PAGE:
There are many known solutions that allow for mowing the cursor without using hands. For this purpose, the identification of head movements based on the head image [23] or facial image analysis [14] is often used. It is also possible to use additional sensors, e.g. accelerometers [27], or gyro sensors [17]. However, cursor movement control is not enough to replace a computer mouse. The basic motivation for undertaking the research is the need for effective and hands-free generation of system events that are normally provided by the mouse keys. We chose to use blink/wink to solve the problem. It is the simplest action that is always available and does not interfere with the tasks in most situations. The main aim of this study is to develop a simple method that allows the recognition of the state of the eye (open/closed) and to distinguish between blinking and winking. We also consider two applications where the blink and wink action plays the decisive role. In such a situation, the eye state recognition should work rapidly, effectively, and correctly irrespective of the environment and the external factors.

3 Recognition of the eye state and multimodal interaction

Face and eye images as well as gaze tracking are analyzed in various applications of multimodal interactions. Face recognition and the analysis of closing and opening eyes are presented in [35]. The authors proposed a nonstandard control of computers for the disabled. Mandal et al. [26] performed a complex analysis (skin color, shape, etc.) to recognize the position and movement of the head. Jaimes and Sebe [13] presented a general review of methods used in multimodal human–computer interactions. They also described the use of face image analysis and gaze tracking. Blinking itself can be the basis of various applications. Grauman et al. [11] proposed a method of communication for the disabled based on blinking and eyebrow movement. Driver’s fatigue, drowsiness, and degradation of concentration can be detected by analyzing the blinking parameters [19, 21].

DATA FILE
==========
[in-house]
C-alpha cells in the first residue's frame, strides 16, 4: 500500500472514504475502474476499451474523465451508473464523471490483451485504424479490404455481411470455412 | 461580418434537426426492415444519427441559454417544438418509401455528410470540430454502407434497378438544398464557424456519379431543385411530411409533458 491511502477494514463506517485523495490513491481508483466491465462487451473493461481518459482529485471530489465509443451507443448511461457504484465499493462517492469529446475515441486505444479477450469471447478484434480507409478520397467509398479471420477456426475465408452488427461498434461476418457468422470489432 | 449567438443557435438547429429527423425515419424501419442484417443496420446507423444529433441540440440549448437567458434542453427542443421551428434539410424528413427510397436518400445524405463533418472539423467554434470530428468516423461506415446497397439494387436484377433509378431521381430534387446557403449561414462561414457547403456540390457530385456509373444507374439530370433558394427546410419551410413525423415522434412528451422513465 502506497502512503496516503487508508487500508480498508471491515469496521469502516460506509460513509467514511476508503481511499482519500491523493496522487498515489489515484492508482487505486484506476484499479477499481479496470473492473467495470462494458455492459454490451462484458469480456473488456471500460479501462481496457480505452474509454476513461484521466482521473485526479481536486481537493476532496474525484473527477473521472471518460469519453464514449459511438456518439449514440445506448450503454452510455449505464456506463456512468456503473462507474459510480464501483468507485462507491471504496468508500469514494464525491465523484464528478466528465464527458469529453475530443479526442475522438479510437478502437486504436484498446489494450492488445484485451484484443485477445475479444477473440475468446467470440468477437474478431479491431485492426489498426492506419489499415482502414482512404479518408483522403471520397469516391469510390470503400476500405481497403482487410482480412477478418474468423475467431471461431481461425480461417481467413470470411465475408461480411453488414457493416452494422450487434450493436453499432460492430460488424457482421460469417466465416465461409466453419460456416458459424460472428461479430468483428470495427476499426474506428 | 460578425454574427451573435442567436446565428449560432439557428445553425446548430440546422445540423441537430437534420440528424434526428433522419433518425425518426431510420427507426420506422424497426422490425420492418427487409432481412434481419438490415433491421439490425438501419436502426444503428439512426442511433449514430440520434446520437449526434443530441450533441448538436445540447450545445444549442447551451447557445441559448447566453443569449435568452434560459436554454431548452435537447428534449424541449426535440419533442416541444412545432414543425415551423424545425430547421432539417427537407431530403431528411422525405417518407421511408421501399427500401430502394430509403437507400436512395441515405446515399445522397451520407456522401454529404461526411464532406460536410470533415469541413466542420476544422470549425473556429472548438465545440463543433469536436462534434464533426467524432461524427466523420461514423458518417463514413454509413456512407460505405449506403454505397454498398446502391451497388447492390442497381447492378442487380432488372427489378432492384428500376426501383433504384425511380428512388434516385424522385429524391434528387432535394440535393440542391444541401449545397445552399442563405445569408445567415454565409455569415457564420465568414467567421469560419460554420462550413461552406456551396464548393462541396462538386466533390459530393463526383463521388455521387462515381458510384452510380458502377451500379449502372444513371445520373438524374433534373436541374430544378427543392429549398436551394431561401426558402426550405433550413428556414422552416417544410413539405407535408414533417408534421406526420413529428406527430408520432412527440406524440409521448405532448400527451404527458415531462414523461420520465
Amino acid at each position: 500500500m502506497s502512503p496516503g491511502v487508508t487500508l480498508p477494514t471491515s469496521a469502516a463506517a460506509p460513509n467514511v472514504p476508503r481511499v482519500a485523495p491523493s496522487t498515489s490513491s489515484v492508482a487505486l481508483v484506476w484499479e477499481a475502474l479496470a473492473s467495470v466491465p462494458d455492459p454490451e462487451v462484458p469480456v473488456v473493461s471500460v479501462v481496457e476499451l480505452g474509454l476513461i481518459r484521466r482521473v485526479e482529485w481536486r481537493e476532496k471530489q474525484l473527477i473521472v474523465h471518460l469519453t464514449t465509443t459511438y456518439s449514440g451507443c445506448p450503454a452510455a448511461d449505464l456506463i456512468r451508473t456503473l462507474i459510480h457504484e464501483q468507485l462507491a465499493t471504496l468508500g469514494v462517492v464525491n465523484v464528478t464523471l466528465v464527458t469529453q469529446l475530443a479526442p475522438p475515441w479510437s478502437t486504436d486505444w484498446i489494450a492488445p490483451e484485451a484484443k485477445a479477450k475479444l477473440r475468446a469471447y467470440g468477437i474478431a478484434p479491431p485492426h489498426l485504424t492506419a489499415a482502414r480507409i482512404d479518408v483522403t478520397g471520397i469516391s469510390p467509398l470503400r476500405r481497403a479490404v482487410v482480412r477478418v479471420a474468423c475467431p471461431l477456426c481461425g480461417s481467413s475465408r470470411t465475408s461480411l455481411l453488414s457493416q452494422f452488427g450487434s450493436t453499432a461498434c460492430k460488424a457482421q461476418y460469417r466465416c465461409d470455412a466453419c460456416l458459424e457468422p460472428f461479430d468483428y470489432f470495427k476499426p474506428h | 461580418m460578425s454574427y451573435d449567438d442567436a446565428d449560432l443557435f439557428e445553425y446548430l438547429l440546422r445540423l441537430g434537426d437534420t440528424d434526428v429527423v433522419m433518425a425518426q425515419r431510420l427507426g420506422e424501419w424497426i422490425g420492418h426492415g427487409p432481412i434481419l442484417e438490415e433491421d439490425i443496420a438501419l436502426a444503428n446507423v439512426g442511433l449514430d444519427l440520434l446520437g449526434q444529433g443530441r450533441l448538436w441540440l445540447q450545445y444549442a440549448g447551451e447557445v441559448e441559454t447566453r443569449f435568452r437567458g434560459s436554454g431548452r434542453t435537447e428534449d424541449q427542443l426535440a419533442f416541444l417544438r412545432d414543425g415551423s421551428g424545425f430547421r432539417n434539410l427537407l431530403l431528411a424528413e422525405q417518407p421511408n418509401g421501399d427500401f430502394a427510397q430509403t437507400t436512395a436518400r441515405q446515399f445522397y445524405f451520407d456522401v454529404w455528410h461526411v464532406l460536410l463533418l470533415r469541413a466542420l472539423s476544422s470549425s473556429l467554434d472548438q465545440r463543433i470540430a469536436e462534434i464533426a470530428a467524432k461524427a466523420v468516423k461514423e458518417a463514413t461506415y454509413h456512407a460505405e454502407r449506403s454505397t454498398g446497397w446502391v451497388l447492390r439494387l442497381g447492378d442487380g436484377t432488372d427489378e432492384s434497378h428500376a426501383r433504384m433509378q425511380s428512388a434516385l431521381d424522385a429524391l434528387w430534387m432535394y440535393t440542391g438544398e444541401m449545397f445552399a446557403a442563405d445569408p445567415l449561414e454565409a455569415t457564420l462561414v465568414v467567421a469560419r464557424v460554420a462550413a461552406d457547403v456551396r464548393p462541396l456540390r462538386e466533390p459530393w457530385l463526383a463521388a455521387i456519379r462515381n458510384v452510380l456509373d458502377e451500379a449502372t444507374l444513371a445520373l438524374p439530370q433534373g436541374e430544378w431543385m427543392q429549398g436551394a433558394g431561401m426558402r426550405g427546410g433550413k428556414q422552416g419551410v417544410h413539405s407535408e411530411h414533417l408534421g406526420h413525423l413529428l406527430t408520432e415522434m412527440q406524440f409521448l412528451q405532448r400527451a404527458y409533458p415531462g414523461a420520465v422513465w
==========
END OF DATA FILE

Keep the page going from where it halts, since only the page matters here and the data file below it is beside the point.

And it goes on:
The visual analysis of a facial image is the most popular method (also the oldest one) for blinking detection. Such an image can be captured with a camera. The face shape in the first step and the eye region in the second are separated. Since then, various methods have been used for blinking detection: statistical analysis [2], pupil detection in the image [18], or image comparison to the templates [10]. Le and Liu in [22] built an open/closed classifier based on a future vector obtained using a principal component analysis. To make the image analysis independent of the external lighting conditions, infrared (IR) radiation is sometimes applied. Kapoor and Picard [15] used IR light-emitting diodes (IR LEDs) and an IR camera for the head position (and movement) analysis.

Blinking can be detected in a simple way by using the eye tracking method. Eye tracking (oculography) is used in many fields of research and interaction applications. Singh and Singh [33] presented a review of eye tracking implementations related to multimodal interactions. A review of methods used in eye tracking is presented in [1, 29]. Eye tracking also allows the recognition of eye blinking as part of the standard task, but the use of eye tracking only for such a purpose would be ineffective.

Blinking can be also recognized with other techniques: the use of surface electromyography (sEMG) for the identification of appropriate muscle tension [5] or the use of electrooculography (EOG) [20].

On the other hand, multimodal interaction (with which our problem is related) is a wider issue. It touches the recognition of human activities during various types of interactions [7, 24, 25]. A review of various solutions with regard to many aspects and comparative analysis is not the purpose of our article. However, it is worth to refer our proposal to similar solutions. We present such a concise comparison in the scope of the considered solutions in summary of this article.